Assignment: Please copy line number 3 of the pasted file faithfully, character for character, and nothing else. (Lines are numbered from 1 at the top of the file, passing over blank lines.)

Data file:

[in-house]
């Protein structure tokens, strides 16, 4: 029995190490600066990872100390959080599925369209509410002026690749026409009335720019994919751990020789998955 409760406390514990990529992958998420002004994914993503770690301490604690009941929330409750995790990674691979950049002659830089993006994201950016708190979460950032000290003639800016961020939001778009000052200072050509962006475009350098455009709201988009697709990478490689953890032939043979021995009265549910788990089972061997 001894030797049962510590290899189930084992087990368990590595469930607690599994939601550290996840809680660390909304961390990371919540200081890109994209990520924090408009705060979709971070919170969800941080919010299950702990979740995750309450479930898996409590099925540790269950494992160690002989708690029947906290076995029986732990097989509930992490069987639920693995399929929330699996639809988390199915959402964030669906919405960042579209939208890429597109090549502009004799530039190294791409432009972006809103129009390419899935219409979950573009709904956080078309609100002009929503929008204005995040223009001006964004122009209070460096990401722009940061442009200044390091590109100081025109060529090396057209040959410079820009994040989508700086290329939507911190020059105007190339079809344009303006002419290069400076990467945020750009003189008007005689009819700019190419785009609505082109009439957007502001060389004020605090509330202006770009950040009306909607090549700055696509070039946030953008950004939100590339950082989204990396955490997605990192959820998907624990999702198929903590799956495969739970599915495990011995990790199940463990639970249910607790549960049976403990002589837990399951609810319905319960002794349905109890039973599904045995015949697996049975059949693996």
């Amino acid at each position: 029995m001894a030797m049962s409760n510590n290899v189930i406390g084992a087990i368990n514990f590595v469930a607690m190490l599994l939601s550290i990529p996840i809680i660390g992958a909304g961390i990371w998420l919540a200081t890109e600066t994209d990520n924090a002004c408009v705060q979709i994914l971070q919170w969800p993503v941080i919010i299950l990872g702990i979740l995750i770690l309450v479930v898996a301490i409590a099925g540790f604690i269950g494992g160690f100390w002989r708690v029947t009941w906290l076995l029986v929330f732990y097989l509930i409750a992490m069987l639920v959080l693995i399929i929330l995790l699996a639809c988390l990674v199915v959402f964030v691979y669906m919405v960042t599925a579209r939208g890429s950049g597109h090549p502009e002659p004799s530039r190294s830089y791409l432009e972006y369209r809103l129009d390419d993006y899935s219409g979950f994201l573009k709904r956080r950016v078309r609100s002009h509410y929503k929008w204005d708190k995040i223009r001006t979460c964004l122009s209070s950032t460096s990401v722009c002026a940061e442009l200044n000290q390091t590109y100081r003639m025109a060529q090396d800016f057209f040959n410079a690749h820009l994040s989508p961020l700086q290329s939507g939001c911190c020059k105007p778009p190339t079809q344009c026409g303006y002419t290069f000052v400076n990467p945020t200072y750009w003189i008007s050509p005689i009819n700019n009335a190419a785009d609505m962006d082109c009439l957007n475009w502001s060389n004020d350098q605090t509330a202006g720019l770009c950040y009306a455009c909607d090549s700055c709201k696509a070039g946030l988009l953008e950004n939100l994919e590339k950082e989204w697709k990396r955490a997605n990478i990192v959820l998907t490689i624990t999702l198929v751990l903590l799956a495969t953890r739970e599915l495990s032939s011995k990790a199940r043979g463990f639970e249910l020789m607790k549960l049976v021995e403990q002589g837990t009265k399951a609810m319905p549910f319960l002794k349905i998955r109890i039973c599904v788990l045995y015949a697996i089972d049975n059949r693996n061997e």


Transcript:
């Amino acid at each position: 029995m001894a030797m049962s409760n510590n290899v189930i406390g084992a087990i368990n514990f590595v469930a607690m190490l599994l939601s550290i990529p996840i809680i660390g992958a909304g961390i990371w998420l919540a200081t890109e600066t994209d990520n924090a002004c408009v705060q979709i994914l971070q919170w969800p993503v941080i919010i299950l990872g702990i979740l995750i770690l309450v479930v898996a301490i409590a099925g540790f604690i269950g494992g160690f100390w002989r708690v029947t009941w906290l076995l029986v929330f732990y097989l509930i409750a992490m069987l639920v959080l693995i399929i929330l995790l699996a639809c988390l990674v199915v959402f964030v691979y669906m919405v960042t599925a579209r939208g890429s950049g597109h090549p502009e002659p004799s530039r190294s830089y791409l432009e972006y369209r809103l129009d390419d993006y899935s219409g979950f994201l573009k709904r956080r950016v078309r609100s002009h509410y929503k929008w204005d708190k995040i223009r001006t979460c964004l122009s209070s950032t460096s990401v722009c002026a940061e442009l200044n000290q390091t590109y100081r003639m025109a060529q090396d800016f057209f040959n410079a690749h820009l994040s989508p961020l700086q290329s939507g939001c911190c020059k105007p778009p190339t079809q344009c026409g303006y002419t290069f000052v400076n990467p945020t200072y750009w003189i008007s050509p005689i009819n700019n009335a190419a785009d609505m962006d082109c009439l957007n475009w502001s060389n004020d350098q605090t509330a202006g720019l770009c950040y009306a455009c909607d090549s700055c709201k696509a070039g946030l988009l953008e950004n939100l994919e590339k950082e989204w697709k990396r955490a997605n990478i990192v959820l998907t490689i624990t999702l198929v751990l903590l799956a495969t953890r739970e599915l495990s032939s011995k990790a199940r043979g463990f639970e249910l020789m607790k549960l049976v021995e403990q002589g837990t009265k399951a609810m319905p549910f319960l002794k349905i998955r109890i039973c599904v788990l045995y015949a697996i089972d049975n059949r693996n061997e």